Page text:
These square blocks were suman. Judging based on how it unwrapped, it was suman sa lihiya. The wrapper was sticking strongly to cake. The other variant, which is suman sa antala (suman sa gata) has easier to remove wrapping. The color is usually lighter green.
Outside color is superficial. The mix of brown and green. Banana leaves are green. It turn brown when heated due to degradation of chlorophyll . Some pigments are transferred to suman during cooking. The lihiya (lye water), maybe, has something to do with it too.
Note: To put it simply, lye water is a strong alkali solution. It contributes to gummy and sticky suman characteristics. On the other hand, coconut milk has greasy effect. I like both, but often want somebody to unwrap it for me.
The case is different with suman cassava. The color is light brown with no traces of green pigment. The color is inherent to cassava itself.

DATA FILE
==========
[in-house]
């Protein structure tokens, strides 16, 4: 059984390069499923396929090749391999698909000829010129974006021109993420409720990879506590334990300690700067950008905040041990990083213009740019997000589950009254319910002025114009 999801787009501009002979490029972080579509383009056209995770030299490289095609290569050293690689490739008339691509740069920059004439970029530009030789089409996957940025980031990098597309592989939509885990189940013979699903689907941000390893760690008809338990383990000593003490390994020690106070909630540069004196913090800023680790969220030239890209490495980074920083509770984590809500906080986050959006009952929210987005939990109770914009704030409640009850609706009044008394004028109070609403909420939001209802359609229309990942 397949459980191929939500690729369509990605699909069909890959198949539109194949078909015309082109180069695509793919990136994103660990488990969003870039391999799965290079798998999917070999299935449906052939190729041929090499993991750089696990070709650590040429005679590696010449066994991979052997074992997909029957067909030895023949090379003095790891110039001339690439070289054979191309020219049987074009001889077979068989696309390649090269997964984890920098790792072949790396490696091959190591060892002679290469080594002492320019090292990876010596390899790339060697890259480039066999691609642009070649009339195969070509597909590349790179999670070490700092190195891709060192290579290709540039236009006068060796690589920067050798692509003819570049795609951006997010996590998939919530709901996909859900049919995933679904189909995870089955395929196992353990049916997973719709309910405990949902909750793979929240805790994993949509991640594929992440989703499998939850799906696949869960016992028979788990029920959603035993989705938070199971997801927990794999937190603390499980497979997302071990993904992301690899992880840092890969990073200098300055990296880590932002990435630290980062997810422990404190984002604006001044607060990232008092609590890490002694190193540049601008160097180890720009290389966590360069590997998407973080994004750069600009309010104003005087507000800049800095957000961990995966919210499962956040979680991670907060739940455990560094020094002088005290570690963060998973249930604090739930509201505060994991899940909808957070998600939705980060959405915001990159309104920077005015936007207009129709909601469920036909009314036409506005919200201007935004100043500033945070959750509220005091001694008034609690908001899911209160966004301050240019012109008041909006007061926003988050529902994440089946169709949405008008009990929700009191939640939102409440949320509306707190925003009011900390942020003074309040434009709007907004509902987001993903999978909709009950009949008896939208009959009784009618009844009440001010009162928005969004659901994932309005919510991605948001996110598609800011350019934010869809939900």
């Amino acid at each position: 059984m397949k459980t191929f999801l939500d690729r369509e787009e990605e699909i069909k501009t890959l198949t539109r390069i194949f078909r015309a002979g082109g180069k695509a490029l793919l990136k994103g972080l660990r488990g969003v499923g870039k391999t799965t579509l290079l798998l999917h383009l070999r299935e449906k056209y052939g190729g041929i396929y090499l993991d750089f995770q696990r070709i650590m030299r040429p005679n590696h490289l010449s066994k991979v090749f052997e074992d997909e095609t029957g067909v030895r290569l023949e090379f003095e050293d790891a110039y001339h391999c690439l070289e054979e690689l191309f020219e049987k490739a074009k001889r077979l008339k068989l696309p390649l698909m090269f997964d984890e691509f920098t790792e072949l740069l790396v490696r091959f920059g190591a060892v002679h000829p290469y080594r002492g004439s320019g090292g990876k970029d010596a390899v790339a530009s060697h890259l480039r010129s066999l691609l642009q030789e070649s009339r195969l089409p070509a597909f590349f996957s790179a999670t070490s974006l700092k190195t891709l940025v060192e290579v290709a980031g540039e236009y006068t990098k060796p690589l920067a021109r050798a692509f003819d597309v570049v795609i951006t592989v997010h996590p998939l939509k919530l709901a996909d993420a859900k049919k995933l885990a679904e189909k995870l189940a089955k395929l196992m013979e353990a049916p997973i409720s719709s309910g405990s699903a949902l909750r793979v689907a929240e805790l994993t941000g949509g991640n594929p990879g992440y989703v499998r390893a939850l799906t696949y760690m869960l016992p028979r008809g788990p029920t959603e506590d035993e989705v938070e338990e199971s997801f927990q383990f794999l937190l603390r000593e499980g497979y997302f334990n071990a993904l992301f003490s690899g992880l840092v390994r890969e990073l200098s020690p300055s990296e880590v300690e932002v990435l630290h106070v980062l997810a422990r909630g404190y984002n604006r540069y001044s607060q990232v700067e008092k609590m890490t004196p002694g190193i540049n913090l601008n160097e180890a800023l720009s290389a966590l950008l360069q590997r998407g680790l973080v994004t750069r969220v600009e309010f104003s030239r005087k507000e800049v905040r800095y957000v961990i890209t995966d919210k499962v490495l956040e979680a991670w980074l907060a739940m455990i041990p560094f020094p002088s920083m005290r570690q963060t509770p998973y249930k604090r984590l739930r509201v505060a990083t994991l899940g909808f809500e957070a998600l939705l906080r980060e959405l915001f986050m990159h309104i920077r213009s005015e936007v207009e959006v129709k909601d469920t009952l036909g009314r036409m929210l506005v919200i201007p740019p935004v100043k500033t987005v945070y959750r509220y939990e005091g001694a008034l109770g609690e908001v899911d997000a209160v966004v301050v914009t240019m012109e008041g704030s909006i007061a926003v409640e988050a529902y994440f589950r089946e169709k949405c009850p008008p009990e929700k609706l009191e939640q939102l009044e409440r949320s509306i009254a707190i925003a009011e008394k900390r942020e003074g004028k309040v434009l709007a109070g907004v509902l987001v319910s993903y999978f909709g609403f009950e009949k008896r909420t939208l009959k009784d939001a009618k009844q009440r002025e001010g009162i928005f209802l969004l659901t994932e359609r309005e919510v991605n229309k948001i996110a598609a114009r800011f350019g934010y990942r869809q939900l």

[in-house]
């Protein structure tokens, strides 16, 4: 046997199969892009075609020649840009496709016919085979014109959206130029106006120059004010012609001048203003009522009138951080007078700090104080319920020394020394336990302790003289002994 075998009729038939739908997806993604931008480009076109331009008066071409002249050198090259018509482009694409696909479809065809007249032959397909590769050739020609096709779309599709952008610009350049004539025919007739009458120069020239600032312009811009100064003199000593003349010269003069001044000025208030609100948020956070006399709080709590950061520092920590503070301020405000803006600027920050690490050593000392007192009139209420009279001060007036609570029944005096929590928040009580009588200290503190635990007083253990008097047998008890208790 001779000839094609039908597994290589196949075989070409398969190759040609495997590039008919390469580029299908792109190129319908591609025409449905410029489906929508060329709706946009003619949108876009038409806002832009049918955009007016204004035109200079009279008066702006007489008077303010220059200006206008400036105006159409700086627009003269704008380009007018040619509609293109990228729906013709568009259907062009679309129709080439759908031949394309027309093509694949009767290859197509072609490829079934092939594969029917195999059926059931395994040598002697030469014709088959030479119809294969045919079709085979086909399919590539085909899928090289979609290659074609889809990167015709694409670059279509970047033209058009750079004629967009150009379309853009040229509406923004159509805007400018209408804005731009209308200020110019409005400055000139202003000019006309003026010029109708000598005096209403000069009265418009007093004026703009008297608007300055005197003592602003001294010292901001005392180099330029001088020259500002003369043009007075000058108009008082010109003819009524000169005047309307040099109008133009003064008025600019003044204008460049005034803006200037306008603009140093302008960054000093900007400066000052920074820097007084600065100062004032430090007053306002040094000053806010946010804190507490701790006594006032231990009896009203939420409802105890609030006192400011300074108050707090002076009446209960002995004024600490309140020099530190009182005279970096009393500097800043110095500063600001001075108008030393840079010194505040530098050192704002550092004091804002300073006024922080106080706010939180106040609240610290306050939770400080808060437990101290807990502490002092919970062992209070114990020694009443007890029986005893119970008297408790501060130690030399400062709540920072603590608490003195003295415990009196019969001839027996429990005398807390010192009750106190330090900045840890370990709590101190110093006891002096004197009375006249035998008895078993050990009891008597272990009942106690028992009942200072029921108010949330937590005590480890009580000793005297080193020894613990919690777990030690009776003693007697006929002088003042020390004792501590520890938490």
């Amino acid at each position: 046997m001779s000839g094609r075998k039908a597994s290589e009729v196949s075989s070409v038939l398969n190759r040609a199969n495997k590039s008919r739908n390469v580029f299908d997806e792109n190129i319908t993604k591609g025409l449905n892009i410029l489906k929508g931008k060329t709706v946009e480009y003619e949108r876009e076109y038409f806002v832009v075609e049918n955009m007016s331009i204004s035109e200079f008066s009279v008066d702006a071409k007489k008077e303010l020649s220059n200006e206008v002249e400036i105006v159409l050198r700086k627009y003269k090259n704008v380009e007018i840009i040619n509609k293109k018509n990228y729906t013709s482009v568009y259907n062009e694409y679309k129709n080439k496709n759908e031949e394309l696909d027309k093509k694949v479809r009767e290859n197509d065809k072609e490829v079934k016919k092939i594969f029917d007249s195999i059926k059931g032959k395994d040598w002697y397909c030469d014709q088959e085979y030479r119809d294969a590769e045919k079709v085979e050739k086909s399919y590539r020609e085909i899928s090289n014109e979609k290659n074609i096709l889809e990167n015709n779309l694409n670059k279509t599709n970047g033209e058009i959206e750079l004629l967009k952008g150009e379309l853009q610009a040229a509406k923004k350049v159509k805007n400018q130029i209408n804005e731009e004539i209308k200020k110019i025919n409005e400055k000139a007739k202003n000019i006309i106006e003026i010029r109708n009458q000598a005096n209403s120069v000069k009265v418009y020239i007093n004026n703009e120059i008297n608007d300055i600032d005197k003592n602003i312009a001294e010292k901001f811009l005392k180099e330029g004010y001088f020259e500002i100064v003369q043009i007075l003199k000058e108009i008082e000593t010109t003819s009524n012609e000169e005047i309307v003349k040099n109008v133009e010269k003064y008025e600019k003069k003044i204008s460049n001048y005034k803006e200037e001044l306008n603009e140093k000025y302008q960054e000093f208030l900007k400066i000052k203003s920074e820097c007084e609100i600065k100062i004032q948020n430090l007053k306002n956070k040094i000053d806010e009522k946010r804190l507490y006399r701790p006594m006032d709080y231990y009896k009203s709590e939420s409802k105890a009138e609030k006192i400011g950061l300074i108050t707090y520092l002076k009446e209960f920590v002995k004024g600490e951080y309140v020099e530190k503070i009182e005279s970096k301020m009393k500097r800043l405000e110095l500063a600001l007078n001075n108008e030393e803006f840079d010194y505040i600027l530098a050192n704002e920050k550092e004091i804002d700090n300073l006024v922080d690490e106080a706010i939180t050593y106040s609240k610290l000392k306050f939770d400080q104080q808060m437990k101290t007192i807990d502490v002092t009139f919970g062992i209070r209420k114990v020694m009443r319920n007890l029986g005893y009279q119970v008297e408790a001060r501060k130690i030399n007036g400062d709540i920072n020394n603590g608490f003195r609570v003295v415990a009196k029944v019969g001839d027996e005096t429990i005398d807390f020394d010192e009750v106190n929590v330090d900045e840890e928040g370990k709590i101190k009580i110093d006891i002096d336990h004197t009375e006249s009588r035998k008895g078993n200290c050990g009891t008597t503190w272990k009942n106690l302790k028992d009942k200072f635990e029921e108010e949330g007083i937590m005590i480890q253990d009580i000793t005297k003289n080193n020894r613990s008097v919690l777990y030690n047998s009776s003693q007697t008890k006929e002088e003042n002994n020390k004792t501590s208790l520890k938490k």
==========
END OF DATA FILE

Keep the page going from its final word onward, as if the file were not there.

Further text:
The taste confirms it. It was suman sa lihiya. The other variant has distinct coconut taste.
It was unique. A rectangular shape. It was normally round and elongated. Like the shape of hotdog and sausage. Divided to sections before pricking with fork and eating. Or, hold on one end and peel off like ripe banana. Making it square was a drastic move. People might not recognize what it is. The seller has extra tasks. Good if he is aggressive. He is going to do the explaining and offer taste testing. If not, the day might end up without any sale.
The incident happened to us when I decided to change the tabliya shape. For easier and faster molding, I shifted from pulvoron mold to polycarbonate. It really made the job easier but selling it was the opposite. People wanted the tablet shaped product and not the bar looking chocolate.
It is not bad to go against the common as long as you are prepared to handle the consequences.
There might be a place where they make square suman. Like the suman Antipolo which is wrapped with coconut leaves. The Tupig of Pangasinan. A rather thin suman with added coconut strips. The sellers are placing them over ember before handing to costumers. I call it inihaw na suman.
P. S. It came with a not well made syrup. The choice of raw sugar was nice. However, they should have put more effort in dissolving it all.
Marvin is the lead chocolate maker of Ben and Lyn Chocolate Inc. Has strong background in food research and development. Occasionally conducts training and lectures. Lecturer of Cocoa Foundation of the Philippines. Do coaching and consultancy services on his free time.